Stereotactic body radiation therapy for NSCLC patients may raise non-cancer mortality risk

Stereotactic body radiation therapy for NSCLC patients may raise non-cancer mortality risk

Researchers have found that treating patients who have early stage non-small cell lung cancer (NSCLC) with a type of radiotherapy called stereotactic body radiation therapy (SBRT) is associated with a small but increased risk of death from causes other than cancer. [More]
NCCN publishes series of patient education materials for Non-Hodgkin's Lymphoma

NCCN publishes series of patient education materials for Non-Hodgkin's Lymphoma

It is estimated that more than 72,000 people in the United States will be diagnosed with Non-Hodgkin's Lymphomas (NHL) in 2016. The sixth leading cancer diagnosis in U.S. men and women, NHL has more than 30 sub-types, each featuring unique treatment choices and challenges. [More]
Clinicians describe placement of first implantable hemodynamic monitor in single ventricle Fontan anatomy

Clinicians describe placement of first implantable hemodynamic monitor in single ventricle Fontan anatomy

While the Fontan procedure has improved the short- and mid-term outcomes for patients born with single ventricle anatomy, long-term complications of Fontan circulation include heart failure. These complications are thought to be secondary to elevated central venous pressure, chronic venous congestion and low cardiac output. [More]
Long way to go in better understanding brain abnormalities linked with autism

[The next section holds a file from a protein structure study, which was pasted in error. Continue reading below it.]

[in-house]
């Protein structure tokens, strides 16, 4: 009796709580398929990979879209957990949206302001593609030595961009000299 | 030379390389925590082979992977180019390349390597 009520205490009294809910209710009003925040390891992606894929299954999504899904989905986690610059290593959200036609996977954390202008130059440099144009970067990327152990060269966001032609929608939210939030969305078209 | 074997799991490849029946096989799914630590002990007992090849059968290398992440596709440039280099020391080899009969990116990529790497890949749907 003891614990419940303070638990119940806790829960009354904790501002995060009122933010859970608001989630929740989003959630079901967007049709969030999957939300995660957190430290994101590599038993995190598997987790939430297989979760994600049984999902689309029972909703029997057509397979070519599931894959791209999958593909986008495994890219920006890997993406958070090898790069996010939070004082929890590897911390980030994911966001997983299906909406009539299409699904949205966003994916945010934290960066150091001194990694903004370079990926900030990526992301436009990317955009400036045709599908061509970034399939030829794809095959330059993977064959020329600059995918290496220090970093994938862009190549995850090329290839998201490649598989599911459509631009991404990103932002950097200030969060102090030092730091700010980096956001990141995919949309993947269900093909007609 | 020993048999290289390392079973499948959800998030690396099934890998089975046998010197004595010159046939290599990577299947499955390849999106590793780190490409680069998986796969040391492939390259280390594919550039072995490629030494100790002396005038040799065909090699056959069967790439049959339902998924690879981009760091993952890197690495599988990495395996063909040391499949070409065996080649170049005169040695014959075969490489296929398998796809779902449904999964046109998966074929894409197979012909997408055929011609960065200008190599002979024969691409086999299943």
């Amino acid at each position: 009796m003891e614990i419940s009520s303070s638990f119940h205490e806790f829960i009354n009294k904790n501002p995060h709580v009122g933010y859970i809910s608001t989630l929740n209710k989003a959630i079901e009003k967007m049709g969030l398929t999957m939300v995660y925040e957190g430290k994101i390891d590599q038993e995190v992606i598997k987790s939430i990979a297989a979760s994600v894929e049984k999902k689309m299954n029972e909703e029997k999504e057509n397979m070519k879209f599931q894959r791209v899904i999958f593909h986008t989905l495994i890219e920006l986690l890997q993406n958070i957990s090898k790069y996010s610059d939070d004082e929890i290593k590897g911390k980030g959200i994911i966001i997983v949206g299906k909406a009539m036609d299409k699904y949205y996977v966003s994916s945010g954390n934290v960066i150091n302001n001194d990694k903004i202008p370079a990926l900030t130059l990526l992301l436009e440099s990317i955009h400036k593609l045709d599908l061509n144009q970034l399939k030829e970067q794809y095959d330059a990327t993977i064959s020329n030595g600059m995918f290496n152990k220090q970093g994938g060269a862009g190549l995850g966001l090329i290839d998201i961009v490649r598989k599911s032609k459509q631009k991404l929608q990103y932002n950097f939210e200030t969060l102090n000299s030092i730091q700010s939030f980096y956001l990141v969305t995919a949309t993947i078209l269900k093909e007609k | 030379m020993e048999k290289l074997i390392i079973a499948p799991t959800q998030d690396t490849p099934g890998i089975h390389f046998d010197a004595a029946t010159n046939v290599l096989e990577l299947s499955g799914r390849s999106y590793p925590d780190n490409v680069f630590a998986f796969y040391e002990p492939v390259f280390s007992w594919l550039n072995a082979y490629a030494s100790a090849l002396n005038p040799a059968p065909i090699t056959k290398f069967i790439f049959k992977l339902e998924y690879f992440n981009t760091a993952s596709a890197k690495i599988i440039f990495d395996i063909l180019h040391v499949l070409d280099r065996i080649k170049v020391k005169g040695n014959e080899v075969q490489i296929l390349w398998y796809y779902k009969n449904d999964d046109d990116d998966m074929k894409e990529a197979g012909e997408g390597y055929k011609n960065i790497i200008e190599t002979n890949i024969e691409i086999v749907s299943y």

Long way to go in better understanding brain abnormalities linked with autism

A recent review that examined all published studies on anatomical abnormalities in the brains of individuals with Autism Spectrum Disorder found substantial discrepancy throughout the literature regarding the reported presence and significance of neuroanatomical findings. [More]
Pediatric researchers develop minimally invasive techniques to treat plastic bronchitis

Pediatric researchers develop minimally invasive techniques to treat plastic bronchitis

Pediatric researchers have devised an innovative, safe and minimally invasive procedure that helps relieve rare but potentially life-threatening airway blockages occurring in children who had surgery for congenital heart defects. [More]
Inhibiting adrenaline receptors reduces breast cancer brain metastases

Inhibiting adrenaline receptors reduces breast cancer brain metastases

While we look to invent new medicines to treat cancer, a parallel approach to repurpose existing medicines may be highly effective. Stress, mediated by adrenaline, has been suspected to promote cancer growth and this research study shows that by blocking adrenaline receptors in breast cancers, they are less successful in spreading to and growing in the brain. [More]